(3) When in the "passing the knee" stage of passing the guard, underhook the body on the side opposite the one you are trying to pass. Keep your hips low and try to bring the opposite knee/hip over first, if you can. Also, try and overhook and pin the arm on the side you are passing to. It will help keep the guy from blocking your knee with his hand.

Thursday, December 15, 2005

Spider Guard

Three techniques tonight, all working from the spider guard. The first was simply a drill rotating the feet, outside to in, to hook the arm by the bicep. We worked that both sides.

The second involves hooking the bicep, but then letting the top fighter into an opened guard. The end result was a sort of bicep cutter with figure-foured legs and reaching under to grab the foot-hooked arm. I can't remember the steps.

The third technique was a reversal into side control. You let the guard down as you did in the second technique. But then grab the pants of the far leg at the knee (or underhook that leg) and after scooting in close to his body, rolling him over your far shoulder.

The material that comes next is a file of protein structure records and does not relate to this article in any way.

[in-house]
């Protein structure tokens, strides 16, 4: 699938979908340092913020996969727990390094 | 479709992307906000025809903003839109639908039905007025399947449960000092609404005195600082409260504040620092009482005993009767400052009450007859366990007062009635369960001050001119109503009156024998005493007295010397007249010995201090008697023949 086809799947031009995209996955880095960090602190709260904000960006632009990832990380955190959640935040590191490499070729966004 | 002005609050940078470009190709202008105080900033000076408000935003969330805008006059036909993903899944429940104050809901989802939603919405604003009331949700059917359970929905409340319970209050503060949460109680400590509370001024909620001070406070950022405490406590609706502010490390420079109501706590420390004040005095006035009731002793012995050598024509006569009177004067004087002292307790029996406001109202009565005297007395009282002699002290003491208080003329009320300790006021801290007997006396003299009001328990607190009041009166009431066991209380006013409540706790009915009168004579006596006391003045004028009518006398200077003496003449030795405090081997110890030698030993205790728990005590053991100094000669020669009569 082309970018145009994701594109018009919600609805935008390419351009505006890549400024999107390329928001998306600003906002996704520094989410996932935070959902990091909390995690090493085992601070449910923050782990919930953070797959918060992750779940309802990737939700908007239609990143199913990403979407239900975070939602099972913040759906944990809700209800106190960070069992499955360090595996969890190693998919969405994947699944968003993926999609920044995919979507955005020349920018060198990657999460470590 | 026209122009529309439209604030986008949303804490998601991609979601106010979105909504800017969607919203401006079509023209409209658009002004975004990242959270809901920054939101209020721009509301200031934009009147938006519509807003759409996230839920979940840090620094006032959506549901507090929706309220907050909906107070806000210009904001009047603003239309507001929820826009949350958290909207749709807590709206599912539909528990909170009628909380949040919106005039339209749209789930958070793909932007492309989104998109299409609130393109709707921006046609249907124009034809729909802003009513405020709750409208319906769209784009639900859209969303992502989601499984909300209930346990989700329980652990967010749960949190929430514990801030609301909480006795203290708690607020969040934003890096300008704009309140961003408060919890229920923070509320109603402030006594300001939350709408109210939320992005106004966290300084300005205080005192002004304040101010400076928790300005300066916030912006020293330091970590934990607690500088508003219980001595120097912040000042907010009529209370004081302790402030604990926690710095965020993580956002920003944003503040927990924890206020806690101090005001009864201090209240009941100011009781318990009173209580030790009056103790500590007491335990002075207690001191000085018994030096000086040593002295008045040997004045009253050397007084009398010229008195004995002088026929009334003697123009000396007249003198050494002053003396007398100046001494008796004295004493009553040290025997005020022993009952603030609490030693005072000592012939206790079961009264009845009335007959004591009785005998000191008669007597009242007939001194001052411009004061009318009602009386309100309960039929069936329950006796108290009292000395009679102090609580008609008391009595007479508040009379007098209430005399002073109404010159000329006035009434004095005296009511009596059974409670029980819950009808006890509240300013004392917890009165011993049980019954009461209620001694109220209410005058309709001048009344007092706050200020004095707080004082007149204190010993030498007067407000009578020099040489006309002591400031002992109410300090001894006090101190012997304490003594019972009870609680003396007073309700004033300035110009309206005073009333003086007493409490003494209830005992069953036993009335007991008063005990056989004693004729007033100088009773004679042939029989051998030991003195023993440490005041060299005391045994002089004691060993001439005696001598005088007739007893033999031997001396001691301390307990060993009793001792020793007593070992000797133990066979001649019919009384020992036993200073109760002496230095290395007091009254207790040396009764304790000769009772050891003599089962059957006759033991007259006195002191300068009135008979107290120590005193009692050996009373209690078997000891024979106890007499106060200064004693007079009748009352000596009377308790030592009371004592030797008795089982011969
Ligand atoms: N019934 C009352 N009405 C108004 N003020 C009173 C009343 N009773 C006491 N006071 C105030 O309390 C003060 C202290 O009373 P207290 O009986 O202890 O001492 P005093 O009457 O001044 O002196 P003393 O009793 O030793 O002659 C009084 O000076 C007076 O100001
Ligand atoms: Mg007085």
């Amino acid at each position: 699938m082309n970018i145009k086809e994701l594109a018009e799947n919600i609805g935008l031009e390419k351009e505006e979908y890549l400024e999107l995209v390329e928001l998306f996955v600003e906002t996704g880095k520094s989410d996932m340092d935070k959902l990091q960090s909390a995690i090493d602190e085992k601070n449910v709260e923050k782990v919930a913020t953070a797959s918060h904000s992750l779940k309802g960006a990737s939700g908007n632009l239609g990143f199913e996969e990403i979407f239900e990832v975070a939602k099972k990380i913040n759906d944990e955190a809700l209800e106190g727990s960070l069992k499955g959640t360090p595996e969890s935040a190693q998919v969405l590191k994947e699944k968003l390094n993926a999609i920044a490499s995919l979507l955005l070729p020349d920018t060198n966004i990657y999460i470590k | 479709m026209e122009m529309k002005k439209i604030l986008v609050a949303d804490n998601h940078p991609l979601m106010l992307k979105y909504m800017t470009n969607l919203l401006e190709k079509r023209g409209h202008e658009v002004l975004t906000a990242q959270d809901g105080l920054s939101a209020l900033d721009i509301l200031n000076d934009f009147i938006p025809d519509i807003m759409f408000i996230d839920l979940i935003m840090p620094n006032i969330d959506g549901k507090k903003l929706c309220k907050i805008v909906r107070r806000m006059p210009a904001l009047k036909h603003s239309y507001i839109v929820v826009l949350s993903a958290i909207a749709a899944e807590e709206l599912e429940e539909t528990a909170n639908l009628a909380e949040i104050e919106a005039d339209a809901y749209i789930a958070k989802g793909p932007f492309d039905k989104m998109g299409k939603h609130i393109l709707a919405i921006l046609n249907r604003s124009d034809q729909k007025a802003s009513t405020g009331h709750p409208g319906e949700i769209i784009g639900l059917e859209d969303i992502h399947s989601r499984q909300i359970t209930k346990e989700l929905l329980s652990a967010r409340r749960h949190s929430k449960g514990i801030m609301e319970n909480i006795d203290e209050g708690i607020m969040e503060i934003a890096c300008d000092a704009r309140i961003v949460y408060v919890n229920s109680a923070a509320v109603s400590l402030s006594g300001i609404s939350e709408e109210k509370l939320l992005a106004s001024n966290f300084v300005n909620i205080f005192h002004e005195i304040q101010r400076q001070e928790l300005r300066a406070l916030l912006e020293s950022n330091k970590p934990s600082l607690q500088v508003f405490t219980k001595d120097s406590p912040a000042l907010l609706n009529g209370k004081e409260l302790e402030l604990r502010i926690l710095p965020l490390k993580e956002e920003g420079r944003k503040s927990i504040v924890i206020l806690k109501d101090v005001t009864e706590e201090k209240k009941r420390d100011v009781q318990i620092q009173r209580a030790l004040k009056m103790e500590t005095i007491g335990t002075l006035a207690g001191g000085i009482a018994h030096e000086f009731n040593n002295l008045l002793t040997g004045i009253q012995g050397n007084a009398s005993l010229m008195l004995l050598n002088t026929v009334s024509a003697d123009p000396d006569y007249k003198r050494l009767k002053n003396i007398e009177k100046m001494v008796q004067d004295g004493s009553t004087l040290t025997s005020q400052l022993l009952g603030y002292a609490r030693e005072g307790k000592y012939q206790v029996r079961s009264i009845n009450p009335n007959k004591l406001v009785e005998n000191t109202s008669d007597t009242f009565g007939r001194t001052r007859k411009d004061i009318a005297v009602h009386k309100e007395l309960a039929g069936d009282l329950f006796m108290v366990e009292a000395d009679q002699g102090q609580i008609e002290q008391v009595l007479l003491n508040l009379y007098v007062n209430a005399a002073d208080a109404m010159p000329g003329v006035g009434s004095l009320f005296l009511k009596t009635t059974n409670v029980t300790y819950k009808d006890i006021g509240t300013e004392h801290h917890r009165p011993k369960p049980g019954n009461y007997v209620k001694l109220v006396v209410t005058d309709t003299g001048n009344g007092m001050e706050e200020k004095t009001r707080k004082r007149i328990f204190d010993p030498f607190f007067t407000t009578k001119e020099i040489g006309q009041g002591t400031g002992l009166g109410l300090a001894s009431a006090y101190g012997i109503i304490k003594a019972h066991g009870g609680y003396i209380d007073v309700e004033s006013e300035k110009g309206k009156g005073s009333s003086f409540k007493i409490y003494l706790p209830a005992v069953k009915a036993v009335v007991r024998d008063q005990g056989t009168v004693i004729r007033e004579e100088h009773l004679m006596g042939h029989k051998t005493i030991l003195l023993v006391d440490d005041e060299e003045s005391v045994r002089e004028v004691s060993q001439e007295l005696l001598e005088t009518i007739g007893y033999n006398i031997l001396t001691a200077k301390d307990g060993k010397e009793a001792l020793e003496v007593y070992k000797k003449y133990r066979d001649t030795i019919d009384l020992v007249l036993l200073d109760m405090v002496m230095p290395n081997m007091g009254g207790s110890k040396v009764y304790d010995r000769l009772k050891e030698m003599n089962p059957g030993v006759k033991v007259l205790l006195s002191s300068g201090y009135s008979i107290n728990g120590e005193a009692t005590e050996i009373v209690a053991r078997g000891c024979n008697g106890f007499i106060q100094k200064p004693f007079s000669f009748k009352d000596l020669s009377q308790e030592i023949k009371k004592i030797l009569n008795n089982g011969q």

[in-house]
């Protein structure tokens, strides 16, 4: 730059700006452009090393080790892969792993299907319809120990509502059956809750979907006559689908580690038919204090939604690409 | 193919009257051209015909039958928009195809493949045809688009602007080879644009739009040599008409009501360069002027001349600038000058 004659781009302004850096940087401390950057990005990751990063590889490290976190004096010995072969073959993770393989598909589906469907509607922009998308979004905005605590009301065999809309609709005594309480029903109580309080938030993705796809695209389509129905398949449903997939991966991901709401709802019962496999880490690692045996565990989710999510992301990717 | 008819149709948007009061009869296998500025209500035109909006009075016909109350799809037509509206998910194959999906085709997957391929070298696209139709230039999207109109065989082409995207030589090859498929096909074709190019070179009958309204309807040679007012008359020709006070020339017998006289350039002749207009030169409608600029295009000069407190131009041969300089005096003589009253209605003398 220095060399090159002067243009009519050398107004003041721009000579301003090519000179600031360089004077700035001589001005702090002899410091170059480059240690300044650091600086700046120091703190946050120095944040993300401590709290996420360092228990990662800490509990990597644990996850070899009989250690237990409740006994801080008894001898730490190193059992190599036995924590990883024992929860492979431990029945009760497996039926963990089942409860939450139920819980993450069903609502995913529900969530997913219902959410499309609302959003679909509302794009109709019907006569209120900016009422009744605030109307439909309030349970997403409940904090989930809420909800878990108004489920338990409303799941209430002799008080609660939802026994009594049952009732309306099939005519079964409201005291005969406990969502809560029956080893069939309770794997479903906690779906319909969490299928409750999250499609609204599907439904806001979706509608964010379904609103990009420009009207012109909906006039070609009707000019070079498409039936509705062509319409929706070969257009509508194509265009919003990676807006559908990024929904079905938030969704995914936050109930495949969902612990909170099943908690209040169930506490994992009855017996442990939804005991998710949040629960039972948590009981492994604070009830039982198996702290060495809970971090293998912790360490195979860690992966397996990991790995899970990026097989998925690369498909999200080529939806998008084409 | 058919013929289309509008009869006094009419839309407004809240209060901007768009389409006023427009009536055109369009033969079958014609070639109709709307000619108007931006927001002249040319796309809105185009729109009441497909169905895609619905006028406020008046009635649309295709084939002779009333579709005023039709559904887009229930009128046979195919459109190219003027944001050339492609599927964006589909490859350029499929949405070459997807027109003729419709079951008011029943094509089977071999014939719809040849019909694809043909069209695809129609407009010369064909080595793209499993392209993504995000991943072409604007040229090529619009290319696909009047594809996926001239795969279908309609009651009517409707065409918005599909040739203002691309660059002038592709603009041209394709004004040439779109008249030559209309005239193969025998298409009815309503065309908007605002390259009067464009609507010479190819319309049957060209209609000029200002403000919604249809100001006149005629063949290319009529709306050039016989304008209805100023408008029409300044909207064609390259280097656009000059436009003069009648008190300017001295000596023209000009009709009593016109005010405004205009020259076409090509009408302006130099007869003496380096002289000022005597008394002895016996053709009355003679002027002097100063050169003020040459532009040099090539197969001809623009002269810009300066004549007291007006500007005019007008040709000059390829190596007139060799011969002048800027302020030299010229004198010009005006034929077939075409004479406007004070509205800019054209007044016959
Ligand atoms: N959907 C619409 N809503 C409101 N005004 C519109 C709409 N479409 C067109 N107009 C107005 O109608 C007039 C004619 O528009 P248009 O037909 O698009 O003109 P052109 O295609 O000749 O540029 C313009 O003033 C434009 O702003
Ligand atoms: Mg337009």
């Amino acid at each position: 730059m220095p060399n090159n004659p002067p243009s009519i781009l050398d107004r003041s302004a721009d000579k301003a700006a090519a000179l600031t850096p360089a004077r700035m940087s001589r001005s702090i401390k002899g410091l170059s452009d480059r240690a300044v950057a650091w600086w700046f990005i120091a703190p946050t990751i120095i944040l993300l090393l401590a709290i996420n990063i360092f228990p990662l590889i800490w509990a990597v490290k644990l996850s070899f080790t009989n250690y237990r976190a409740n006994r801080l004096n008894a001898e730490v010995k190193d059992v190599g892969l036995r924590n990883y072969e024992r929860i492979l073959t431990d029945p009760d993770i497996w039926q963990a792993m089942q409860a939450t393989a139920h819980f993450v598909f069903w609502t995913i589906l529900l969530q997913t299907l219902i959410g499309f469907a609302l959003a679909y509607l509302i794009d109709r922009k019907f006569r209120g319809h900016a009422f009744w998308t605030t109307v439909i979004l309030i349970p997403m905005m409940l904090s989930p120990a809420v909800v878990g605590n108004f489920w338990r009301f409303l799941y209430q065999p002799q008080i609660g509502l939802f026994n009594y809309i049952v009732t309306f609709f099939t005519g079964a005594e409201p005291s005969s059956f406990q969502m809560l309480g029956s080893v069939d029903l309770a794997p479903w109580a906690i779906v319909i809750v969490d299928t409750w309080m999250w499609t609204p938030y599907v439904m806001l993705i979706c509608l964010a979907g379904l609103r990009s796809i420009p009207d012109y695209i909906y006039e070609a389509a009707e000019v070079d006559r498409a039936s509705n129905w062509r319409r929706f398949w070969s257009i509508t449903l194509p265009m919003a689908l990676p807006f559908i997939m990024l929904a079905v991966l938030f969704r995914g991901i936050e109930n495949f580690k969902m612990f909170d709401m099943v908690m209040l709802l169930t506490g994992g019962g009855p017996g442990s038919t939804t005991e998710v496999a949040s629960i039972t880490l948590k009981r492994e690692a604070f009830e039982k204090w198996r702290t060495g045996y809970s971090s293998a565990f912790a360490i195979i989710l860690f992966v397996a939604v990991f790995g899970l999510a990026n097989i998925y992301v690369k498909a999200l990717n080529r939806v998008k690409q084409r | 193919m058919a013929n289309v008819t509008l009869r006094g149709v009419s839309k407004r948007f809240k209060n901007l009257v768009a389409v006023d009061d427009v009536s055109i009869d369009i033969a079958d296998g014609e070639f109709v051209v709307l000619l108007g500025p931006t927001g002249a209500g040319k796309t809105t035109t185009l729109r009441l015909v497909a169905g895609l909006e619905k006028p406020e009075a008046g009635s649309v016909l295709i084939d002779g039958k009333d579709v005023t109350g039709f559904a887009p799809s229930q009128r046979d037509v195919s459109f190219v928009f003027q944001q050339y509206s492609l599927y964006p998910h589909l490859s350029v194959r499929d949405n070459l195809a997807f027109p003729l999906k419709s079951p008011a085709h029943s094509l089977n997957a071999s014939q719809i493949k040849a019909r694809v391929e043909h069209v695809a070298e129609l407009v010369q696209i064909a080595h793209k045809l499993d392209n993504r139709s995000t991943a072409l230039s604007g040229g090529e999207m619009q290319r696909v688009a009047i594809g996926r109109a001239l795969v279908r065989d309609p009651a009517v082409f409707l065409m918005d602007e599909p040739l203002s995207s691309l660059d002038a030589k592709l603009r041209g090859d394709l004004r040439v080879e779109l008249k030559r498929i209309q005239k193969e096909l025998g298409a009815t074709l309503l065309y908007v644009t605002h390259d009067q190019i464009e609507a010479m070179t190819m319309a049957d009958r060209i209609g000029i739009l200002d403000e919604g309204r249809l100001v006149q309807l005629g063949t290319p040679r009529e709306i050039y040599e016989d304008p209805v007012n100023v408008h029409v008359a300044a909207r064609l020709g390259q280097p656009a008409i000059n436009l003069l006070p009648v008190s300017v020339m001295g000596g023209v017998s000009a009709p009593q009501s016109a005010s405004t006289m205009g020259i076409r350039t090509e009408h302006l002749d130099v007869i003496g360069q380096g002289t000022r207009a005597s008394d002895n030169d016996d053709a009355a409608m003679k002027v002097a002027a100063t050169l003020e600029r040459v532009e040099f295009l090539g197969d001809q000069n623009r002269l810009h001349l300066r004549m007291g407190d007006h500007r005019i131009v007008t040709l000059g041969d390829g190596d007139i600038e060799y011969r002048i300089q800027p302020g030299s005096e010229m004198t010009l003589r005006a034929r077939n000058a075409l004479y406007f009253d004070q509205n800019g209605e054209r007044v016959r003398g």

As you roll, you want your knee to be right at his armpit, which will help pin him down after the roll. This is why you want to scoot in close before rolling over. That will keep you from getting too far away.

Wednesday, December 14, 2005

Fighting the Triangle

Here are the keys to fighting off the triangle choke.

Posture up.

Go to knee up on the side of the trapped arm. Bring the other leg up tight under the guy's butt.

Grab the opposite collar as deeply as possible with the hand of the trapped arm and bring forearm across throat. In sparring, it can probably be across the upper chest.

Bring the up knee down around the leg and into the abdomen or lower chest.

Grab the pants by the butt with the hand of the free arm. That will help you turn in the direction of the trapped arm and the grinding knee.

Stack and grind from here, working around toward the trapped arm side and stacking--without standing. It's more of a low stack and grind. I'm going to call it the peppermill triangle defense!

Monday, December 12, 2005

The Definition of Back Control

I introduce to you, Marcelo Garcia v. Renzo Gracie.


Saturday, December 10, 2005

Tournament Recap

BJJ Tournament Record: 1-2
Next tournament: Copa 7 Northwest March 2006

Copa 6 Northwest: December 2005
Won 2-0 (takedown)
Lost in second minute by triangle choke

Copa 5 Northwest: September 2005
Lost in second minute by armbar